It has given me immense pleasure over the last ten days or so to watch a family of Blackbirds grow to maturity, having left the nest about 3 weeks before. For the first ten days the chicks were hidden under a bush, kept out of site by protective parents, but as they have grown in confidence they have been running around our garden testing their wings and soaking up everything that is new around them. Their father has been caring for them and feeding them as Mother Blackbird is not around. Unfortunately I don’t know why. Every morning and evening as I watch them it has made me think about the lessons we mere humans can learn from the Blackbirds.
There are both people management and people development lessons to be learnt from the Blackbirds so in this blog I am focusing on the HR or people management lessons that came to mind as I have been watching the chicks grow up.
In the early hours of this morning I had a dream. It was so vivid and valid to today's workplace that I wanted to capture it before it faded. My dream was about recruitment and selection. A female who was recently qualified in HR had come into a company I was working in to do some recruitment for a position. When I asked her about how her first interview had gone she said that the person had all the qualities they were looking for apart from one, which was a lack of experience in a particular test they needed her to manage. As a result they turned her application down. I was angry in my dream because I thought what a waste that was. All the things that the interview candidate could do had been overlooked for the one thing she couldn't do. As I awoke it put me in mind of what a recruitment consultant colleague of ours, Martin Johnson, often says. Martin's view is that interviewers focus on what people can't do, rather than what they can do. So what, I hear you cry. Why is that important? In today's world of high employment (a 40 year record I read in the Times on the plane yesterday) focusing on what people can do rather than what they can't will become essential in the battle for skilled and talented employees. Training people in the areas where they are weak will become an important solution to the skills shortage in the future.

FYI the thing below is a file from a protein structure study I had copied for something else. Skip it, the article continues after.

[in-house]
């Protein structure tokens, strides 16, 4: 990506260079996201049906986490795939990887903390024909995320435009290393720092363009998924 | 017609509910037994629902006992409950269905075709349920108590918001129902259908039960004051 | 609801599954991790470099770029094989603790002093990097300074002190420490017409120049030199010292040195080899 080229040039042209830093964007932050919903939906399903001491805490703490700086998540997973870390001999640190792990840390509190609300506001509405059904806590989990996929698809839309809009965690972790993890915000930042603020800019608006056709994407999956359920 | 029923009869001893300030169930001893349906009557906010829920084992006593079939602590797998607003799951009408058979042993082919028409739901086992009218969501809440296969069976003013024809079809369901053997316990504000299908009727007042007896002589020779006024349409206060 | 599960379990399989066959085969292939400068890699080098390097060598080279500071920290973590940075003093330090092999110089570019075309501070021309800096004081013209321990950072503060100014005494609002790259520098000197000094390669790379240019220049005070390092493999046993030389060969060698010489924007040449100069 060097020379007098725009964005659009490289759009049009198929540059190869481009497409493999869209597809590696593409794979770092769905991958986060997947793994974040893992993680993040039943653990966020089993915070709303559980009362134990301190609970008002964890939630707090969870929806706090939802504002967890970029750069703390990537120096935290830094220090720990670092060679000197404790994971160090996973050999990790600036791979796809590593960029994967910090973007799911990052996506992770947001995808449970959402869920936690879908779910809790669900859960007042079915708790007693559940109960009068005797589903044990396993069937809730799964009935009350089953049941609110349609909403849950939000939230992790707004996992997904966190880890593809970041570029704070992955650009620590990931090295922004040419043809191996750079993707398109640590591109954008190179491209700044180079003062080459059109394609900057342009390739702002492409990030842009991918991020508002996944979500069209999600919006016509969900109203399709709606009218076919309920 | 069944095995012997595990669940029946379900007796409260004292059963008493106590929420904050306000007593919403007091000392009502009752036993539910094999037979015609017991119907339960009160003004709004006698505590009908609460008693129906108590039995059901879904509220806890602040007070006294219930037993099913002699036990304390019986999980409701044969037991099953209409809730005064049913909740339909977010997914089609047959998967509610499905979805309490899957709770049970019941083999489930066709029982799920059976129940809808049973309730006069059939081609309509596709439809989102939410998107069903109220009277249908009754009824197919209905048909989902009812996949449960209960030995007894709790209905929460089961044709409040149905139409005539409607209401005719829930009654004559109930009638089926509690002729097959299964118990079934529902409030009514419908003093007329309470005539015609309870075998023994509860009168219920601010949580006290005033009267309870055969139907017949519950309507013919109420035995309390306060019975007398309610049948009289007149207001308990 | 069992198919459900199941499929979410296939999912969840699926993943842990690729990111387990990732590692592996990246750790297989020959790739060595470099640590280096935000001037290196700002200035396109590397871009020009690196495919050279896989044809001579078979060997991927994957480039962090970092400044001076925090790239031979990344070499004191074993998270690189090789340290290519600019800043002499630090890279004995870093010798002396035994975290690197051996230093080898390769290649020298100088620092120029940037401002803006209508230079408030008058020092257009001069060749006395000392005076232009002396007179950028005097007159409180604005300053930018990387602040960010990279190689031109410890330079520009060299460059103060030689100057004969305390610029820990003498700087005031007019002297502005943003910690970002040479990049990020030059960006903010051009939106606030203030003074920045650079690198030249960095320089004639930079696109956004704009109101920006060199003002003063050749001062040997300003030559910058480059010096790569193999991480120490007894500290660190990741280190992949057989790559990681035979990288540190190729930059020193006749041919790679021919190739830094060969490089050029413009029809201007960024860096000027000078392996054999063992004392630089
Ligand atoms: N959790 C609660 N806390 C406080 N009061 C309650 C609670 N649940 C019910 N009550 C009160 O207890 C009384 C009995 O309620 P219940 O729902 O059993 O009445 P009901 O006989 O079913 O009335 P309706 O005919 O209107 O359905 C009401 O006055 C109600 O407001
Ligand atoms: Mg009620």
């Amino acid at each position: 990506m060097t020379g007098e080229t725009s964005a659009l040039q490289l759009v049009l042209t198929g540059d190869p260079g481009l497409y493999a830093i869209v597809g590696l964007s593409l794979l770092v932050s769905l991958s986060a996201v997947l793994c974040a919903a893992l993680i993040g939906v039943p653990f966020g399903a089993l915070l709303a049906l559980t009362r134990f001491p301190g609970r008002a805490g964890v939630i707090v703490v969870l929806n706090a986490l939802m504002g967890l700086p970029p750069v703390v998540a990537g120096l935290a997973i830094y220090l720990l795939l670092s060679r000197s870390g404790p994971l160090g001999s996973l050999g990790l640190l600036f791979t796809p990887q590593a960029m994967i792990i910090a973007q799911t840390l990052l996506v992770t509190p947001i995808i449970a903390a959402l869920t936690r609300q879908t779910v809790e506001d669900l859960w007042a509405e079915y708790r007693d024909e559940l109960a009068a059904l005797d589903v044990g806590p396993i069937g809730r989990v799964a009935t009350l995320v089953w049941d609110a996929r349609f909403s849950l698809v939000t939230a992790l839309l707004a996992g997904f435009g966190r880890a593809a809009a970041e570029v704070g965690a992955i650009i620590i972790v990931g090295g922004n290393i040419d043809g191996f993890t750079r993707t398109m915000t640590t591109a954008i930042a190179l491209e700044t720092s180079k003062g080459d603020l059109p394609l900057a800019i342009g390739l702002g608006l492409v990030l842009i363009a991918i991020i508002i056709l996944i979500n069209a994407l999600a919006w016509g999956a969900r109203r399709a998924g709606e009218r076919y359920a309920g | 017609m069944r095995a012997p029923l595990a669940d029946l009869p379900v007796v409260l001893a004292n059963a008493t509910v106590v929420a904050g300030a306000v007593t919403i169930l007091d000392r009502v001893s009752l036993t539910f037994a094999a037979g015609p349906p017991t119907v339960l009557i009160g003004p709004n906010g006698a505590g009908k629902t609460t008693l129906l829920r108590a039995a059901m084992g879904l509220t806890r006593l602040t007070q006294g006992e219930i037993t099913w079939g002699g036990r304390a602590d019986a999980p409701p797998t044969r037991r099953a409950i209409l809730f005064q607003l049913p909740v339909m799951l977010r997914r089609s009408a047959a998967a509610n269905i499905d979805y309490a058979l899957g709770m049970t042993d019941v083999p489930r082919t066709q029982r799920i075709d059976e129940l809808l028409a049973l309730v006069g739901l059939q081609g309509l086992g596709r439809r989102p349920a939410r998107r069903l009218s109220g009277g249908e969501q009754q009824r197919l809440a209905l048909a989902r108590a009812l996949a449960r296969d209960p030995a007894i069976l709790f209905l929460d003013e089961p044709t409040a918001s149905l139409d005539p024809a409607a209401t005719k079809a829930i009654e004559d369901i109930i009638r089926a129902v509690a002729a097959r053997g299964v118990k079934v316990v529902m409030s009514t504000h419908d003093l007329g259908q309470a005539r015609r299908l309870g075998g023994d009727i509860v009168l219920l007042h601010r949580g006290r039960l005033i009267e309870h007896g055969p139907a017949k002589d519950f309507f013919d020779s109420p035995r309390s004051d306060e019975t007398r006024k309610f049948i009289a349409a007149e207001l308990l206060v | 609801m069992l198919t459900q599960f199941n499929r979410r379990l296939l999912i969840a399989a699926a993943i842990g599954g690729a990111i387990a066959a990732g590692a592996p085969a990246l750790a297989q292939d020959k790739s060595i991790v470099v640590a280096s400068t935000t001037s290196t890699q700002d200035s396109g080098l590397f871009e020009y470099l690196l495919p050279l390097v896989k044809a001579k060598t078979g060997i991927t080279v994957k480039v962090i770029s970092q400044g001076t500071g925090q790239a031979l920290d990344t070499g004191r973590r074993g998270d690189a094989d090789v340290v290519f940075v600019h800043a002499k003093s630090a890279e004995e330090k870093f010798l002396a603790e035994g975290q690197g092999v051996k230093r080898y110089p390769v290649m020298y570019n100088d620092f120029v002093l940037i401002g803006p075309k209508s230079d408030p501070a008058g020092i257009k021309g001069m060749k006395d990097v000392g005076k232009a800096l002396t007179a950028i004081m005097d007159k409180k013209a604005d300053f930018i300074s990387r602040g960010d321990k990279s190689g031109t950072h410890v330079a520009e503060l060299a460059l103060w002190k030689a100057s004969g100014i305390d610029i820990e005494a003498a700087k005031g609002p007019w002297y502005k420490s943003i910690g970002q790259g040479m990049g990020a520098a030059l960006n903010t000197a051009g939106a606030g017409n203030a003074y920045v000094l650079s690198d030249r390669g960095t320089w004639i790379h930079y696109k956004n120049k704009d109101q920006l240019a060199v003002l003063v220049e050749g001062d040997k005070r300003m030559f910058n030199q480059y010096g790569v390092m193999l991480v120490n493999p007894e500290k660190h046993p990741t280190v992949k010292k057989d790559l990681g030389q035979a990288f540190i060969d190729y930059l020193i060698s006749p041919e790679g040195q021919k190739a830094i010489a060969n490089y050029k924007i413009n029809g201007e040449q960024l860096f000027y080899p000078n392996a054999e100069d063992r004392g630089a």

So why am I telling you about my dream?
This week my thoughts have turned to compassion at work. Where has it gone? In today's throwaway society, where it is cheaper to replace rather than repair, this approach appears to have transferred to people, particularly in a working environment. There clearly is compassion in the world, demonstrated by the amount of money that is raised for sick children, or for situations like the tsunami of several years ago. So why is it that this compassion doesn't come so easily in the workplace? This week's blog demonstrates how showing a bit of compassion for employees and colleagues at work can yield real benefits to both parties, as well as increasing loyalty and goodwill towards the Company and the managers and directors involved. We could tell you lots of stories about where compassion hasn't been shown, but I prefer to think of the good examples while we are celebrating our 21st birthday, rather than the bad!
I never imagined when I set CHaRM up 21 years ago that we would still be going strong all this time later. All I knew at the time was that I needed to get out of corporate life and stop working for stupid people who let their egos get in the way of anything positive happening. Like most people who start their own business, I did not really understand what I was letting myself in for or how much I needed to learn about running a business. All I knew was HR really; the rest came along the way - sales, marketing, accounts etc. What I really wanted to do was to provide HR support to businesses who didn't have the same support as larger businesses. I knew how effective HR could be when it was done properly, and the impact it could have on businesses and on people's lives. That is what I wanted to do and that is what we have been doing here at CHaRM over the last 21 years. We are very fortunate to have such a good bunch of clients - people who do care about their employees and want to do the right thing by them. That fits so well with our own ethos and anything we can do to support that is great. I believe every small and medium sized enterprise should have great HR support.